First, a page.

COVID-19 accelerating rise of digital finance

Tracy Li
A recent report by JPMorgan says the rise of digital finance and demand for financial technology is the real financial transformation story of the COVID-19 era.
Tracy Li
COVID-19 accelerating rise of digital finance

The rise of digital finance and demand for financial technology is the real financial transformation story of the COVID-19 era, JPMorgan said in a recent report.

Despite the current spotlight on the growing acceptance of cryptocurrencies, the banking giant said it found the pandemic has accelerated digitalization and technological change in the finance industry and there is a growing need for digital services as the shift away from in-person interactions is a lasting legacy from the pandemic.

Transformation is occurring most rapidly in Asia, where JPMorgan estimates the total addressable market for third-party payments in the six ASEAN countries at US$1.5 trillion, with tremendous scope for growth as penetration remains low (2 percent).

Lending and insurance are emerging opportunities in fintech, while non-life insurance players may scale up more easily due to a simpler product structure.

In China, the COVID-19-led lockdown induced wider acceptance of mobile banking, leading to a strong rebound in monthly active users and transaction volume in last year's second and third quarters.

Progress in digital technology has made new forms of digital money cheaper and faster than traditional electronic instruments, especially for cross-border payments, JPMorgan said.

Although the market has fixated on the rally in bitcoin, the real economic and exciting action is in the new battle for digital supremacy between the banks and fintech, which is likely to lead to renewed competition and innovation with major IT capex forthcoming on both sides.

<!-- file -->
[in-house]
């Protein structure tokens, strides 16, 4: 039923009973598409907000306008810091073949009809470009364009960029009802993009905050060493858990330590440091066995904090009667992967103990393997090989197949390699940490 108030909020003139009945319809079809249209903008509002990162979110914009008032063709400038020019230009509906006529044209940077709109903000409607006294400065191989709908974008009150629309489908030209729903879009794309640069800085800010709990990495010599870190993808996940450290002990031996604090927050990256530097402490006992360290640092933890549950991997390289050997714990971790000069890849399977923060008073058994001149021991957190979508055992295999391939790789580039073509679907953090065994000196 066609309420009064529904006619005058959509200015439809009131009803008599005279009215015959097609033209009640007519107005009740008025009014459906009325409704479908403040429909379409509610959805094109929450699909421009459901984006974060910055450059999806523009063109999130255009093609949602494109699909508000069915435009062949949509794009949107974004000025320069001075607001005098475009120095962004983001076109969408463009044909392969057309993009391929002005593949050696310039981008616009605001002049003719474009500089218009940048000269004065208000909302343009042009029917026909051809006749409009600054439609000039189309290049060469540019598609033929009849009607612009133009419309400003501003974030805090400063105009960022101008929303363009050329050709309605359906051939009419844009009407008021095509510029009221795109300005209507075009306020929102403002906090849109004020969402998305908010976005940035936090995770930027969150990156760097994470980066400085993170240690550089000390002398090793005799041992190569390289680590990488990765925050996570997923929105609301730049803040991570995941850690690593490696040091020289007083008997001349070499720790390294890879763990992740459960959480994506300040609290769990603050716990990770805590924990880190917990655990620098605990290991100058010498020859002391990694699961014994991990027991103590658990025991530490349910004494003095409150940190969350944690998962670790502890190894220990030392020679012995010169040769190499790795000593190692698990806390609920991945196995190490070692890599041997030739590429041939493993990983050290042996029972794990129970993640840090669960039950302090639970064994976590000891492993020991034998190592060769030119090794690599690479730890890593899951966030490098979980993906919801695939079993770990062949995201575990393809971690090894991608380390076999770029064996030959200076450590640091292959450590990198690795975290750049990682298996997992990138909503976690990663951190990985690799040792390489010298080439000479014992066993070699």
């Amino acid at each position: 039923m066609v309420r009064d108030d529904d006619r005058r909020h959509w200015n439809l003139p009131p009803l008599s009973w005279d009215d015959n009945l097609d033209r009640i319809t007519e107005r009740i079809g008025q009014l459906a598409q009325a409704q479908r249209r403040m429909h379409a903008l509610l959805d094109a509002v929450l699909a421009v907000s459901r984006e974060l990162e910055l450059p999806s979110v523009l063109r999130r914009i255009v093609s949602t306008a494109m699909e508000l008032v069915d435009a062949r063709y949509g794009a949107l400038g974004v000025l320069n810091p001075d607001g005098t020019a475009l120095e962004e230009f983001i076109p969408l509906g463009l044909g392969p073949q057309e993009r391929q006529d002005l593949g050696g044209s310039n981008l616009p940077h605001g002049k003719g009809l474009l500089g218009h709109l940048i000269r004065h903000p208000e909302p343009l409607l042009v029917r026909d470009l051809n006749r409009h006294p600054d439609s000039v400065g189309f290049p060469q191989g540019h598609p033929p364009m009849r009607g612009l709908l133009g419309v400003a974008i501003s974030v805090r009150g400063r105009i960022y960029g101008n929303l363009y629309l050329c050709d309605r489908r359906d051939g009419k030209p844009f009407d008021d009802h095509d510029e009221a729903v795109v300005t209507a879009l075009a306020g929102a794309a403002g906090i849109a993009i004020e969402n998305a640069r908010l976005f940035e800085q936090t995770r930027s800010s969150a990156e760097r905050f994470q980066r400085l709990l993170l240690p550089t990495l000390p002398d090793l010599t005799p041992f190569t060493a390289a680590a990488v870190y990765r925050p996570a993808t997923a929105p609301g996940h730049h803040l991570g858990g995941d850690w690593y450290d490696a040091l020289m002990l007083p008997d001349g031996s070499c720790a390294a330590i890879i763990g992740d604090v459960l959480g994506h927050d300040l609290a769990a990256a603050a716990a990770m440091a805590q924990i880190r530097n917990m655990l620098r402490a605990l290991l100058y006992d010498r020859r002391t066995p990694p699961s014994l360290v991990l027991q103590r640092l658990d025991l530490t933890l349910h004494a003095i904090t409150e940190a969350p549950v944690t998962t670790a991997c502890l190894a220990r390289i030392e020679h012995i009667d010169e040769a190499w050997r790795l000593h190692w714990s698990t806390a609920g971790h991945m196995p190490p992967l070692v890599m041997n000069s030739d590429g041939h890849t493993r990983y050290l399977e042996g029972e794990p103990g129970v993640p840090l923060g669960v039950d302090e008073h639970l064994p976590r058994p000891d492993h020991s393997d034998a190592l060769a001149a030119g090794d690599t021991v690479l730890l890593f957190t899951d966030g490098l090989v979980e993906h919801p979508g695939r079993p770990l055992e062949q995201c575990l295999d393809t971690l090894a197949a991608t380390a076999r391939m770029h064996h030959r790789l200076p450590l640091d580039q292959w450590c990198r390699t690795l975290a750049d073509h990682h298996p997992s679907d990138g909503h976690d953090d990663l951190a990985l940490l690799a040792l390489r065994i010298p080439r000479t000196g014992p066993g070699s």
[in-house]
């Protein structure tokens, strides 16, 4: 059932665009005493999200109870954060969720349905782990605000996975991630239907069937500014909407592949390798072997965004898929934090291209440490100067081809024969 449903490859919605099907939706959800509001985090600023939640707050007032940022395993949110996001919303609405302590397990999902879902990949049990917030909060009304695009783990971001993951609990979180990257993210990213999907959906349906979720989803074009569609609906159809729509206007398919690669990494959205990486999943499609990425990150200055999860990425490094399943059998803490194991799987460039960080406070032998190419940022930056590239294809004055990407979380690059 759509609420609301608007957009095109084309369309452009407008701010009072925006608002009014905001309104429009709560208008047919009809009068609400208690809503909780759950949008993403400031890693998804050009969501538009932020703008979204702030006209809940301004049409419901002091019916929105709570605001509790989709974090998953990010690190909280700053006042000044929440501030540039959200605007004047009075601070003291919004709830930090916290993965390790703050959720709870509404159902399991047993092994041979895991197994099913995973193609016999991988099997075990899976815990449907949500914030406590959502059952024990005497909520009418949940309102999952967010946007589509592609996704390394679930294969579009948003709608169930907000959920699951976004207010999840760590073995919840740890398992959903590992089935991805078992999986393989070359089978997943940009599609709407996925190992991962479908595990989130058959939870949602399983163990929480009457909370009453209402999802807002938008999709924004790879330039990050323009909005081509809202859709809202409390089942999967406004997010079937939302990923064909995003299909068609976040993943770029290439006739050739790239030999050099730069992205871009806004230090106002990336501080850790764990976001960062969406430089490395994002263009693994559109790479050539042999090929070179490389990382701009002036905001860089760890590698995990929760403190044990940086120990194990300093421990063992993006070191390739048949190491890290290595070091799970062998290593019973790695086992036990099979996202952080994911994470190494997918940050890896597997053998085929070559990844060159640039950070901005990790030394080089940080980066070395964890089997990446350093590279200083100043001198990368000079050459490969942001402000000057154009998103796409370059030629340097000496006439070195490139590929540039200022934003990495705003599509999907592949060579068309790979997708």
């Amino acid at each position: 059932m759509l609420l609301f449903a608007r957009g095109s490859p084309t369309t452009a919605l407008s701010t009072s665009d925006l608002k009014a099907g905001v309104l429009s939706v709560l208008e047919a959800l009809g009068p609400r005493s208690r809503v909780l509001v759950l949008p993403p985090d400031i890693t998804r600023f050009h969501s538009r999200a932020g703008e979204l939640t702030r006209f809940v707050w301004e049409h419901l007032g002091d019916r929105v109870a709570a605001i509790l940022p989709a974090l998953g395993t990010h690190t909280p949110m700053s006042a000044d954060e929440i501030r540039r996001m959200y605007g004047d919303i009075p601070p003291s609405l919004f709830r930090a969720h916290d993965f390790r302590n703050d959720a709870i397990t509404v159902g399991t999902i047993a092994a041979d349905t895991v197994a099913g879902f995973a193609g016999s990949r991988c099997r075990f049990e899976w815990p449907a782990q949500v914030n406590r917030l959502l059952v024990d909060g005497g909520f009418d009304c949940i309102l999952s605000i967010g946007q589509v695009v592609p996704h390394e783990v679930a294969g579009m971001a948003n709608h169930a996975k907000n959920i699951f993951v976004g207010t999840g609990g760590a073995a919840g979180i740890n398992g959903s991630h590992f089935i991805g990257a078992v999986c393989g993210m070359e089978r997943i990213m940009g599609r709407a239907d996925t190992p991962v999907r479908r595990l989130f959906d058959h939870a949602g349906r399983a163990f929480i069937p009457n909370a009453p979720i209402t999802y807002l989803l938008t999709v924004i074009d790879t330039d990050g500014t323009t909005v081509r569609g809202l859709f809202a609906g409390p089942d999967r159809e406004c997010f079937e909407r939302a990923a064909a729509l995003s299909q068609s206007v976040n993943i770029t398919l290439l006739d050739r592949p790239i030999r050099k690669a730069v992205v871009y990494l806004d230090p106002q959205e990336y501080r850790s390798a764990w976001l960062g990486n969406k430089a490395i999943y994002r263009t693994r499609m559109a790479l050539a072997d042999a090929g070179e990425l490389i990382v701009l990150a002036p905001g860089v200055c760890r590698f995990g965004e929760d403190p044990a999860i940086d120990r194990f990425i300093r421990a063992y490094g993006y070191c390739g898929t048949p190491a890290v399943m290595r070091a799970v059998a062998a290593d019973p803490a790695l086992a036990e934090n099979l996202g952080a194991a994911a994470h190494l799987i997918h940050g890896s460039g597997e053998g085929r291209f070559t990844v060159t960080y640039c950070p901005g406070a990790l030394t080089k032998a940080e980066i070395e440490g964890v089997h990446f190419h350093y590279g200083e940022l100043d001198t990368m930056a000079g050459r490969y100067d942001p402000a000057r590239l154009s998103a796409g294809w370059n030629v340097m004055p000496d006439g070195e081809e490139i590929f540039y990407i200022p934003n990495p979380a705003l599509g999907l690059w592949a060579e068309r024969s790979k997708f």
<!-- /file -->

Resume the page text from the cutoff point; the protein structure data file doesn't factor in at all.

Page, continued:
Traditional banks could emerge as endgame winners in the digital age of banking due to their advantages in deposit franchise, risk management and regulation, according to the study.

Central banks are also beginning to consider digital currencies as a way to modernize payments and central banks representing 20 percent of the world’s population are likely to issue central bank digital currencies (CBDCs) in the next three years, but their impact is unclear given restrictions based on jurisdiction.

There is no “one size fits all” CBDC, but the universal driver for exploring a general purpose CBDC is its use as a means of payment, with some governments now exploring CBDCs as a fast and direct mechanism to provide fiscal assistance in the event of shocks such as pandemics.

The rise of bitcoin is an economic sideshow but it will stay as an “alternative” currency, the report noted.

Bitcoin prices were boosted by Tesla’s US$1.5 billion investment with momentum traders amplifying the rise, but current prices are well above its most recent estimates of fair value based on mining costs and risk capital equivalence with gold, JPMorgan said.

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